Siemens tackles skills gap with UK’s first engineering education and careers portal for schools
Siemens has today launched a groundbreaking new education and careers scheme
for engineers in conjunction with the Cabinet Office, Department for
Education and the Department for Business, Innovation and Skills.
The Siemens Education Portal will for the first time allow teachers,
students and parents to access a central hub of information to be used in
the classroom explicitly designed to encourage young people to engage with
engineering and manufacturing related subjects.
The portal will be rolled out to 5,000 schools across the UK by 2014 aiming
to reach over 1.95 million pupils within the first year and 4.5 million by
2016. The launch was held today (28 February) at the Manufacturing Summit
hosted by Department of Business, Innovation and Skills at the Heritage
Motor Centre Motor Museum, in Gaydon.
The aim of the portal is to inspire students, support teachers and
communicate to parents the considerable opportunities open to young people
working in today’s industry and manufacturing environments. Initially the
portal will support the 11 to 14 age group with plans to expand the age
range over the next two years.
The scheme will host a range of interactive education materials supporting
Science, Technology, Engineering and Mathematics (STEM) related subjects;
from highly interactive schemes of work for practical application in the
classroom to engaging 3D games based on some of the most ground breaking
industrial projects and tech-nologies in the UK. The content will connect
teachers, and young people through a range of curriculum based schemes of
work and interactive teaching methods.
All the materials draw upon the technical expertise of Siemens as well as
experienced curriculum developers and can be enhanced by inviting a Siemens
employee into a school to provide the benefit of their own experiences and
expertise in the subject matter. The content will draw from the Siemens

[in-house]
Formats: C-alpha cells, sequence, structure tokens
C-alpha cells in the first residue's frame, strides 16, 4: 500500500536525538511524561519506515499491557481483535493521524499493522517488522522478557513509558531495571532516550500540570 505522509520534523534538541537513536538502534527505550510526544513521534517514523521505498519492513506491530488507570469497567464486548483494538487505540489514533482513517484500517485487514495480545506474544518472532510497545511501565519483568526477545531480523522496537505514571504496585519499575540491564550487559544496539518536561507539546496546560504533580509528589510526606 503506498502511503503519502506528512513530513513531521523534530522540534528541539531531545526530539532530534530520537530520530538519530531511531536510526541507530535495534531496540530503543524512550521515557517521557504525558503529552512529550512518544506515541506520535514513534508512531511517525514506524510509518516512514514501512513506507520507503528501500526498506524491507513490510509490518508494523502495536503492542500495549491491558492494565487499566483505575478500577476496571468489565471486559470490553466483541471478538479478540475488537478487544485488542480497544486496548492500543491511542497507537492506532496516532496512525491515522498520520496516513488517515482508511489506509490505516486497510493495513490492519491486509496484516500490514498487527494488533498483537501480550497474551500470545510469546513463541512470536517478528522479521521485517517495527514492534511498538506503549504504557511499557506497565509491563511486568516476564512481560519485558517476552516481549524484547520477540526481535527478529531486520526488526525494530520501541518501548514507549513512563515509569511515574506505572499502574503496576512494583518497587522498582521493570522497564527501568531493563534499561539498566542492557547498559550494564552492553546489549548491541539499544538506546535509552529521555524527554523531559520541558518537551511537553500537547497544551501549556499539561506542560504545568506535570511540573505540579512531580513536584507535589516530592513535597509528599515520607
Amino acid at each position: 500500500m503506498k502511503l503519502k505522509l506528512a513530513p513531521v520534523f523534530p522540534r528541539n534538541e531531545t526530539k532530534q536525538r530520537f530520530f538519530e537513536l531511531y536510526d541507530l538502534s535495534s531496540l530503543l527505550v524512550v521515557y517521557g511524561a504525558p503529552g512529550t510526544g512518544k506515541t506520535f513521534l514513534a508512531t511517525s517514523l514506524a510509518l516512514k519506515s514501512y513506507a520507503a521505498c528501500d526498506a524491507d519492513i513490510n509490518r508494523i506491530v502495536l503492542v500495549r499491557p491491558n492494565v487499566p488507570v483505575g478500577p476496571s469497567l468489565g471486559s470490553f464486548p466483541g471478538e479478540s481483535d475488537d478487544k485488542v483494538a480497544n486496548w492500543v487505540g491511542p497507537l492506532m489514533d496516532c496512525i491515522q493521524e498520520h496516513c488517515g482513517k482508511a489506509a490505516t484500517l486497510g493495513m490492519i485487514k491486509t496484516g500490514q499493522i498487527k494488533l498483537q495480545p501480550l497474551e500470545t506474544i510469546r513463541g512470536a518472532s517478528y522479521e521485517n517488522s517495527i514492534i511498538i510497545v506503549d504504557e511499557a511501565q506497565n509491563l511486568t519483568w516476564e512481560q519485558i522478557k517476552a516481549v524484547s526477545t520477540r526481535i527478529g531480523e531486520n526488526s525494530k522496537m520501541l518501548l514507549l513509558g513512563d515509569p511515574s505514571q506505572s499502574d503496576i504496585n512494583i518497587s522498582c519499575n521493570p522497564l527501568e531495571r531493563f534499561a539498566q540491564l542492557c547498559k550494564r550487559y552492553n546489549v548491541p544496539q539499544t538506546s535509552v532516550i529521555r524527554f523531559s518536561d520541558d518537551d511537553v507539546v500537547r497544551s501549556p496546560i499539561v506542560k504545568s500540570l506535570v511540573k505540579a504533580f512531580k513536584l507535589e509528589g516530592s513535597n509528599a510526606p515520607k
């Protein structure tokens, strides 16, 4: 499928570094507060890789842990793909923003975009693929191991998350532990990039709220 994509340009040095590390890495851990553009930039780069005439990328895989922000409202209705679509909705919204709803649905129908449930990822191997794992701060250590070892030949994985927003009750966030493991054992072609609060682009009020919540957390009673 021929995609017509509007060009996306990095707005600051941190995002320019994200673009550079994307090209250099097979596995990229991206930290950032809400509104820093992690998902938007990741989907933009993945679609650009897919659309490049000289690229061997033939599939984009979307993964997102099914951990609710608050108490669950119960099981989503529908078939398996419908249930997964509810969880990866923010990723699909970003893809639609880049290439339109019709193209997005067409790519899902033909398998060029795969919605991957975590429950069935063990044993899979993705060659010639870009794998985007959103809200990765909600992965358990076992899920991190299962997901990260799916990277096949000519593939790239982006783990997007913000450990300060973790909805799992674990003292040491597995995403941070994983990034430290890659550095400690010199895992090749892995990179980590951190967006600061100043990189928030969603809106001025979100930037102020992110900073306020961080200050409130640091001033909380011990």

Energy, Infrastructure and Cities, Healthcare and Industrial Sectors
The schemes of work include exploring the challenges facing product
designers when designing vehicles for an urban environment, developing
sustainable water supplies and creating sustainable energy supplies for
modern cities using wind farms.
Juergen Maier, Siemens Industry Managing Director said “It remains vital
that we all play our role in developing talent for the future to replace the
ageing workforce in the manufacturing and industrial sectors. The only way
to change the perceptions of engineering and manufacturing is to target
children as young as nine– and really explain how exciting working in this
The portal we have developed is a unique and new way of reaching young
people interested in working in engineering. We are passionate about showing
aspiring stu-dents, girls as well as boys that working in areas such as high
value manufacturing can really lead to a solid and long term career.
If we are to rebalance the economy we need to be developing the skills now
to fill the jobs of the future. We know that sustained public and private
investment in this area is essential if we are to win the global skills race
and create sustainable growth.”
Matthew Hancock, Minister for Skills said: “Siemens are to be congratulated
on this innovative new programme to get more young people into engineering.
Engineers have highly adaptive skills which are valuable across our whole
economy and our future competitiveness in the global race will depend on
attracting the brightest and best talent into this rewarding career.
The Government is very active in all policy areas from schools,
apprenticeships, higher education, talent retention, and working with
companies such as Siemens to tell the real story about engineering and
inspire young people.“
Sarah Sillars OBE, Chief Executive of Semta, the Sector Skills Council for
Science, Engineering and Manufacturing Technologies said: “It is absolutely
vital we do all that we can to close the skills gap as the workforce ages
and birth rates fall. As a country we need to take a new approach to getting
our messages into the heart of the education system and it is very positive
that Siemens has recognised the need to cultivate UK talent for future
prosperity and economic growth. The portal really could be a game changer in
the way in which businesses interact with the education system.”
Siemens has already invested in the up-skilling of young people interested
in engi-neering and manufacturing through the sponsorship of a number of
University Technical Colleges across the UK. The business also took on over
160 apprentices in 2012, which for the first time exceeded the number of
graduates recruited at the global engineering powerhouse. Siemens already
have a number of programmes with managers and employees supporting local
schools across the UK